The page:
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Entries in Women and Buddhism (3)

Tuesday
Feb182014

Chanting Names Once Forgotten

Women Ancestors Document</em>, approved by the Soto Zen Buddhist Association, 2010. Art by Barbara Cooper.

A quiet movement to reshape our understanding of Zen lineage and history is bringing attention to the forgotten names and voices of women in the tradition. Grace Schireson explains how the Women Ancestors Document came into being and what it means for practitioners.

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Tuesday
Feb182014

The Hidden Lamp

Female Bodhidharma</em> by Kitagawa Utamaro (1753–1806)

Three contemporary women teachers shine new light on centuries-old stories of women and awakening.

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Tuesday
Nov122013

Commentary: I May Not Stay Here With You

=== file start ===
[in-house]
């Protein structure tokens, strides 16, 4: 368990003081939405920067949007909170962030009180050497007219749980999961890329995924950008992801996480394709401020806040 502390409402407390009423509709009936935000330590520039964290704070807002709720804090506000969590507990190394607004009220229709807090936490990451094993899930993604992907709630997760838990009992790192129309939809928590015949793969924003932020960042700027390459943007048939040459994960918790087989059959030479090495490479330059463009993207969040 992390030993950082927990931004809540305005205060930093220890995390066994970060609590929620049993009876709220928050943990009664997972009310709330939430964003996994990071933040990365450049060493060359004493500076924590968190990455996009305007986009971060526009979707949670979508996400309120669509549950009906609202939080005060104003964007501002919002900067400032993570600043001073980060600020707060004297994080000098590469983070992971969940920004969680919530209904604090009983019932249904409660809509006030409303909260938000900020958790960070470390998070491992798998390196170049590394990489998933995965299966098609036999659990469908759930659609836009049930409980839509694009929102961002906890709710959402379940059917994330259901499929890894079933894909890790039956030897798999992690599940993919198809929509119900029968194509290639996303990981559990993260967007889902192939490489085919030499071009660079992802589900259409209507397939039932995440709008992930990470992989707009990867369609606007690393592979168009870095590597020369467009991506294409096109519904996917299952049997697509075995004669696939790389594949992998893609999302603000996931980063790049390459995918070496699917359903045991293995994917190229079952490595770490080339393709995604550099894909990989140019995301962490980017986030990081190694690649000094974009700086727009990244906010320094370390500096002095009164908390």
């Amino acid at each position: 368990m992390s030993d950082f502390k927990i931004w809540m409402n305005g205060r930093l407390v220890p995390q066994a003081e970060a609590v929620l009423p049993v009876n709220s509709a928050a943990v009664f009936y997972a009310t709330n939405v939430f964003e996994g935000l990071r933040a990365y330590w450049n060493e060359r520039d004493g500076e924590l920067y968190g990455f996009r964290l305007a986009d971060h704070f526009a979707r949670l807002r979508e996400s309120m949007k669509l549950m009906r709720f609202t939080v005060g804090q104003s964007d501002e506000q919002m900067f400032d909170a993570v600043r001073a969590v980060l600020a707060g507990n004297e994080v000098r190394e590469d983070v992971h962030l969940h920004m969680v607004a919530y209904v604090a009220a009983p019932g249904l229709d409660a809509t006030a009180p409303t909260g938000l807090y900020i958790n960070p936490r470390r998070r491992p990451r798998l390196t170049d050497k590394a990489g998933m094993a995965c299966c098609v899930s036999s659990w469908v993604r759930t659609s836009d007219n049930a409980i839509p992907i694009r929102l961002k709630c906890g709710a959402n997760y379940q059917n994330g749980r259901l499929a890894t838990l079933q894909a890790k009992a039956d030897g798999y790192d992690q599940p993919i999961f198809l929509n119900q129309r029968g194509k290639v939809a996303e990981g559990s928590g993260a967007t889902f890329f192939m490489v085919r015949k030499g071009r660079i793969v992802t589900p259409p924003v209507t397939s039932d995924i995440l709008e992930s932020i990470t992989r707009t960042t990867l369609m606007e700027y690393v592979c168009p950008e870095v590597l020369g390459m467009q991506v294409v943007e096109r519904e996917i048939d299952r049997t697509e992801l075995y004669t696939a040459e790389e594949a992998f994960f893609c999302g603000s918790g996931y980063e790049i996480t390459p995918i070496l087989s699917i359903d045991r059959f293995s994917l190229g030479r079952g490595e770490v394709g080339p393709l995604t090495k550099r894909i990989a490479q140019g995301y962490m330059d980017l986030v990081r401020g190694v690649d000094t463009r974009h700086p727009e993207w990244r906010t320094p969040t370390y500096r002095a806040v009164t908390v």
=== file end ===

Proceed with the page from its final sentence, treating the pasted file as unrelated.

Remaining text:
By the time this article reaches you, I will have been empowered as an independent teacher in the Zen tradition through a ceremony and process called dharma transmission. While Zen has flourished in the West long enough to bear witness to the passing of pioneering teachers who have, in turn, seeded a substantial network of second- and third-generation teachers in America, my own rite of passage remains noteworthy for dubious reasons. As the second African-American woman—and only the third black person in America-ever to receive this empowerment in Soto Zen Buddhism, I am acutely aware of the conflicting viewpoints with which I hold it.

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